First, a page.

We’ve got a very special guest with us for this week’s episode: Lizzie Walter, my daughter! We’re talking about one teenager’s opinion on technology and how it affects school, home life and friendships. Here’s a glimpse into our conversation!

Adam and Skip: What kinds of technologies rule your life right now?

Lizzy: Snapchat and Instagram. I don’t have Snapchat, but most teenagers have them. I usually use Instagram over most other things, even though Instagram is pretty similar to Facebook.

Adam and Skip: When we were in school, we used to have books for classes and carried them around in our backpacks. Today, most people have Chromebooks for school. What do you guys use for school?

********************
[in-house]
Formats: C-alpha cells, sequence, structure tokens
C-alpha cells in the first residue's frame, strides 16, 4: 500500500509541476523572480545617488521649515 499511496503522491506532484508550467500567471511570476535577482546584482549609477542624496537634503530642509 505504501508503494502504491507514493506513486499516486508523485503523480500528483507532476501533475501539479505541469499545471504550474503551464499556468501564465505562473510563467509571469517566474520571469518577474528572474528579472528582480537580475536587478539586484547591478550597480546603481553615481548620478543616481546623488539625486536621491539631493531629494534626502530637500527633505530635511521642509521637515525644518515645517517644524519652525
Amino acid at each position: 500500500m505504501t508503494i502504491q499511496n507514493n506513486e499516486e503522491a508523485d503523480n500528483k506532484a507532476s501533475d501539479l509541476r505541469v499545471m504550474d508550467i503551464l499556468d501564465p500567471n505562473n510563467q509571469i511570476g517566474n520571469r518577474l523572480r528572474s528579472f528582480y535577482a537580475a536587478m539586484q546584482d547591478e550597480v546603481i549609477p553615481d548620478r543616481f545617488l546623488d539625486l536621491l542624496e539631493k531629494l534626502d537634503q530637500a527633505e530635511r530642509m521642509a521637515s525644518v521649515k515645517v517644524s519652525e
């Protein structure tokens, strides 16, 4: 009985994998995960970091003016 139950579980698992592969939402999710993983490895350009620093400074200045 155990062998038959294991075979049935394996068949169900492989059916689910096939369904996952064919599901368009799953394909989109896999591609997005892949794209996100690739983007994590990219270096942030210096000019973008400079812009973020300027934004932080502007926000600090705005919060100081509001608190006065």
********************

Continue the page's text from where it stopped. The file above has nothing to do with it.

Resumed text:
Lizzy: Google Classroom, a portal with all of our textbooks and video platforms, Google Keep for notes and Google Classroom to plan and keep track of assignments.

Adam and Skip: Do you trust these technologies, or do you feel the need to check on it and make sure everything is working properly?

Lizzy: I trust that it’s going to be there and give me the information that I need.

Adam and Skip: Google Classroom is pretty accessible. Given the choice, would you rather pick up your phone or your Chromebook?

Lizzy: I prefer my phone to quickly check assignments, but if I have to do something on a Google Doc, then I prefer to use my Chromebook because it’s easier to see and type on. And, It’s less distracting.

Adam and Skip: VR is the new, cool technology in town. How big are you on VR stuff?

Lizzy: It’s cool and all, but most of my friends don’t have a VR headset, so I can’t really talk to them or play with them on that. I have other stuff I can do with my friends.

Adam and Skip: What’s your digital life like at home?